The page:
International Business: RUSSIA
RUSSIA: NO TAX MAN EVER HAD IT TOUGHER
Boris Fyodorov undertakes a crucial crackdown on cheats
Boris G. Fyodorov, 40, was recently appointed to one of the toughest jobs in Russia. The new director of the State Tax Service must find ways to improve Russia's chronically poor tax collection record. Only 5 million out of 150 million citizens hand in tax returns. Companies regularly stash their income overseas. And industrial groups favored by the government have been allowed to ignore taxes with impunity.
Fixing Russia's tax system is key to stabilizing the country's precarious finances--and persuading both international investors and the International Monetary Fund to pump more money into the economy. Without a financial package to shore up its dwindling hard currency reserves, Russia may be forced to devalue its ruble, striking a serious blow to its reform process. On June 23, Russian Prime Minister Sergei Kiriyenko and President Boris N. Yeltsin asked the Duma to approve an anticrisis package of tax and spending cuts, aimed partly at meeting IMF demands for radical action.
Fyodorov, a straight-talking banker and former Finance Minister who helped fight Russian inflation by slashing industrial subsidies a few years ago, is also moving quickly to crack down on tax delinquents. He is denying oil companies that do not pay their tax bills access to export pipelines. He is creating a database of the country's 1,000 richest citizens and checking up on their tax payment records. And to show he means business, on June 20, Fyodorov toured Moscow markets and gas stations to check how many were providing receipts, a sign that they record sales and pay taxes. None were. Now he has launched a massive campaign to ensure merchants use cash registers.
It's a good start. But Fyodorov, like his predecessors, will have a hard time succeeding.By Patricia Kranz in MoscowReturn to top
A TALK WITH BORIS FYODOROV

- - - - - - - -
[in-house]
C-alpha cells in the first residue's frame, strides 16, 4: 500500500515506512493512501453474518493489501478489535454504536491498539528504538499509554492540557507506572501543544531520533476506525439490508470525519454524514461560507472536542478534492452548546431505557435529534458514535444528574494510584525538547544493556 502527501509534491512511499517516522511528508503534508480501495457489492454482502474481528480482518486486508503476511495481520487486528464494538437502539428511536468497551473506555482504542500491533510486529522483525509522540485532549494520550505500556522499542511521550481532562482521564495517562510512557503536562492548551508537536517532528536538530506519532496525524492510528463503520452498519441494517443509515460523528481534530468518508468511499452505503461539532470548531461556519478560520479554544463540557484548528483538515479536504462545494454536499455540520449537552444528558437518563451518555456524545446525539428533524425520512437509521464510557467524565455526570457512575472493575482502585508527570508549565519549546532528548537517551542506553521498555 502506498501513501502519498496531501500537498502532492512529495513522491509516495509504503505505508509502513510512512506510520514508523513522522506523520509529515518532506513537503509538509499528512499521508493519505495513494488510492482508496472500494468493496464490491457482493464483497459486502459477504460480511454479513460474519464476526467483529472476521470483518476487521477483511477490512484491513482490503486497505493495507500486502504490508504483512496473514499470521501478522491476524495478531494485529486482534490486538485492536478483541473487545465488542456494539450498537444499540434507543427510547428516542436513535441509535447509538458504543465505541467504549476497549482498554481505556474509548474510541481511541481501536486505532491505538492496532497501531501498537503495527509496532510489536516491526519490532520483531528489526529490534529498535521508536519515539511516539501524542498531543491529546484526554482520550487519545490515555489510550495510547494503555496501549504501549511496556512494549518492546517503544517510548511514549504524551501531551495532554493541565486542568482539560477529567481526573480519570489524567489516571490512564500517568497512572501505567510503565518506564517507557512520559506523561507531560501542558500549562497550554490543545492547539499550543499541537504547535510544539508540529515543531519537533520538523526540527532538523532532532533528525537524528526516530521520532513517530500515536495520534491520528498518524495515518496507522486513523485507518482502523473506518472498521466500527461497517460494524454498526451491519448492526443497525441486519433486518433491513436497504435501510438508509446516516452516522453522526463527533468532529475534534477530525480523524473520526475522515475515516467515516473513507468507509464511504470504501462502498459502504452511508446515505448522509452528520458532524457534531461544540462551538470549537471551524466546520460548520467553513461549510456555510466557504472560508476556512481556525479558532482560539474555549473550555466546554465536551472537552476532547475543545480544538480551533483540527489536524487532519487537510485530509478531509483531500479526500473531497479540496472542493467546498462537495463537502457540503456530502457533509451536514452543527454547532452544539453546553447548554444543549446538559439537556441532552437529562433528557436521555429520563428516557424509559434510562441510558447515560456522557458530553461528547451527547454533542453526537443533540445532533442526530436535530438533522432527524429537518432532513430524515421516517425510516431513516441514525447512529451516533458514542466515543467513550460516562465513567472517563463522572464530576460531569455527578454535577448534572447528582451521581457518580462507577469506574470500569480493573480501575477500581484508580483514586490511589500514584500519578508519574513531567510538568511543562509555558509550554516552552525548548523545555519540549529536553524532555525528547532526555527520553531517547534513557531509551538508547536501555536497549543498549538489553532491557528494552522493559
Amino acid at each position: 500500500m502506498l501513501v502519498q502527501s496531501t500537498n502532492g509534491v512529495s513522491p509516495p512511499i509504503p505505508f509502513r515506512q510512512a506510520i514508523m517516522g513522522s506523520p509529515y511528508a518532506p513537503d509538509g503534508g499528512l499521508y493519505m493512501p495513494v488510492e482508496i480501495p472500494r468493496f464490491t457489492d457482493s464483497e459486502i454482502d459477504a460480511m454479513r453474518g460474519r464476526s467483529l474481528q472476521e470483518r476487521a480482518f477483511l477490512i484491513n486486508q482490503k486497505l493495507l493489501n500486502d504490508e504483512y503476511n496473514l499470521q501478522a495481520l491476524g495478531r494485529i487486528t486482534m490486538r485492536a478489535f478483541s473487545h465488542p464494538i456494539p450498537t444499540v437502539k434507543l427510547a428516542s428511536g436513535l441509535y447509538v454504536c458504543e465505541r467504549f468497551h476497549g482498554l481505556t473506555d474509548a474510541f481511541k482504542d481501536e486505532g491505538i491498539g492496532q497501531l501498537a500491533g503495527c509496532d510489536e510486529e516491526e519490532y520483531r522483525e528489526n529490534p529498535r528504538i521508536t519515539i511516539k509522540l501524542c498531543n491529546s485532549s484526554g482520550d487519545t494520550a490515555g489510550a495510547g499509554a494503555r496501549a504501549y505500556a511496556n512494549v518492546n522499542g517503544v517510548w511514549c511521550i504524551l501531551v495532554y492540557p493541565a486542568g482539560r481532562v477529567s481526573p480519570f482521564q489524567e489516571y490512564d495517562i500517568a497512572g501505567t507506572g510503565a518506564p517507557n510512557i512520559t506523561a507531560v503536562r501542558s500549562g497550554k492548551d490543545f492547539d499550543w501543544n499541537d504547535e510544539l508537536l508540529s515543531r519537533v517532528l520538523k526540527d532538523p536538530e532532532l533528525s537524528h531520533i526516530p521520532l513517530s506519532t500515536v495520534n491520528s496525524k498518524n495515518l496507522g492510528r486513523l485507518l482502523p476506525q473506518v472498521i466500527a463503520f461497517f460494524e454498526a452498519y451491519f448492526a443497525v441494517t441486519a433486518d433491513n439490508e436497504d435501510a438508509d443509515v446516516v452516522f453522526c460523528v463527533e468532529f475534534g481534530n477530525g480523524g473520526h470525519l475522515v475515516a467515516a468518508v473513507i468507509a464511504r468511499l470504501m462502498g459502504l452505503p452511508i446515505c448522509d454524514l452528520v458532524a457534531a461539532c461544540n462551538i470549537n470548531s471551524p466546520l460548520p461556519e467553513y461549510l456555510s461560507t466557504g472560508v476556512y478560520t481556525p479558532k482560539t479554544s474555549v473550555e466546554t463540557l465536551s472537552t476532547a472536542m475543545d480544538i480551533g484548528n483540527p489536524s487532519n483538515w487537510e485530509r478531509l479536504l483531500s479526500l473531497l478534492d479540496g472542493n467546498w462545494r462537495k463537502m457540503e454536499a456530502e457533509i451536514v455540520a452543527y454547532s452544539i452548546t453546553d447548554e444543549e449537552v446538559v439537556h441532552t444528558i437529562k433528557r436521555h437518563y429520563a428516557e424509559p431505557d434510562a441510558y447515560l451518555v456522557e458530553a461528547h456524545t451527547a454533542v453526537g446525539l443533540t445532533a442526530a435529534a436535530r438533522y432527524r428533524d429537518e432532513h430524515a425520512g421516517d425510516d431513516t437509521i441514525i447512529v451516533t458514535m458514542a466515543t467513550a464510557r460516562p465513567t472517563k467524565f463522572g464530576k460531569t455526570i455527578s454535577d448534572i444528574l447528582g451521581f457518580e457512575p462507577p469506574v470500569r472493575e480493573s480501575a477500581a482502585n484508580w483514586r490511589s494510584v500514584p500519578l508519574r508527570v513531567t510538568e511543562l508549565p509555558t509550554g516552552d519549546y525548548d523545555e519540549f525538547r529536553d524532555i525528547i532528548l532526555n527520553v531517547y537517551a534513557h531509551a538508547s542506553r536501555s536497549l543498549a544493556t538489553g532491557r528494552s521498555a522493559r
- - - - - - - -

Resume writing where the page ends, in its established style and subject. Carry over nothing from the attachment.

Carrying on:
Russian tax czar Boris G. Fyodorov discussed his challenge with BUSINESS WEEK Moscow Bureau Chief Patricia KranzQ: What should be done to improve Russia's tax collection rate?A: I propose that we have one personal income tax rate--20% [rather than the current graduated rates of 12% to 35%]--but levy it on everything that people get in money form. This would increase the amount of taxes collected twofold or threefold. We should go for a sales tax and hit taxpayers directly at the point of consumption. We should simplify the tax system and make it more transparent and easier to collect. Such things as the [35%] profit tax on corporations--we can cut that in half. There's very little money coming from there, and nobody is paying.Q: What has changed since you took over the State Tax Service on May 30?A: It is clear that in certain government bodies there wasn't the will to go against certain companies, such as Gazprom. Today, nobody can say that the State Tax Service doesn't avail itself of the authority given to us. All over the country, we have started trying to take over the accounts and property [of tax delinquents] and, sometimes, the debts owed to them. This process raises a lot of noise and hatred. But this will help [newly appointed financial envoy Anatoly B.] Chubais in his negotiations with the International Monetary Fund.Q: The government has promised many times in the past to collect more taxes, but failed.A: The government shouldn't be one big tax police force. The question is whether Russia's fiscal or economic policy is right. The federal government doesn't get revenue from citizens because [any income tax they pay] goes to local authorities, and most citizens don't pay taxes. There are, for example, some 100,000 foreigners in Moscow. But how much is paid in taxes? Peanuts.Q: Have Russia's "oligarchs"--the business elite--been paying taxes?A: Most of the oligarchs have declared incomes in excess of $1 million. I don't know whether that's high enough. We will know in the future. And [they] paid taxes on it, which is good. These guys are more interested in creating a "normal" situation than those who don't have money. As in the U.S., those with incomes of $500,000 or more have higher compliance rates than those making less than $50,000. Hopefully, we will see the same in Russia, at least with the oligarchs.Q: How much did you pay in personal income tax last year?A: In 1997, I was a deputy of parliament and got a small salary. I have declared it. [Now,] my salary as a Russian minister is 6,000 rubles, or $1,000, per month. You've heard the expression, "It's O.K. to talk about lovers, but not money..." I won't say.Q: What will be the repercussions if the Russian government doesn't solve its fiscal problems?A: If we don't, we will get into a very bad situation where revenues won't be collected at rates high enough to pay for government programs. It will be very, very dangerous. One has to take action.Return to top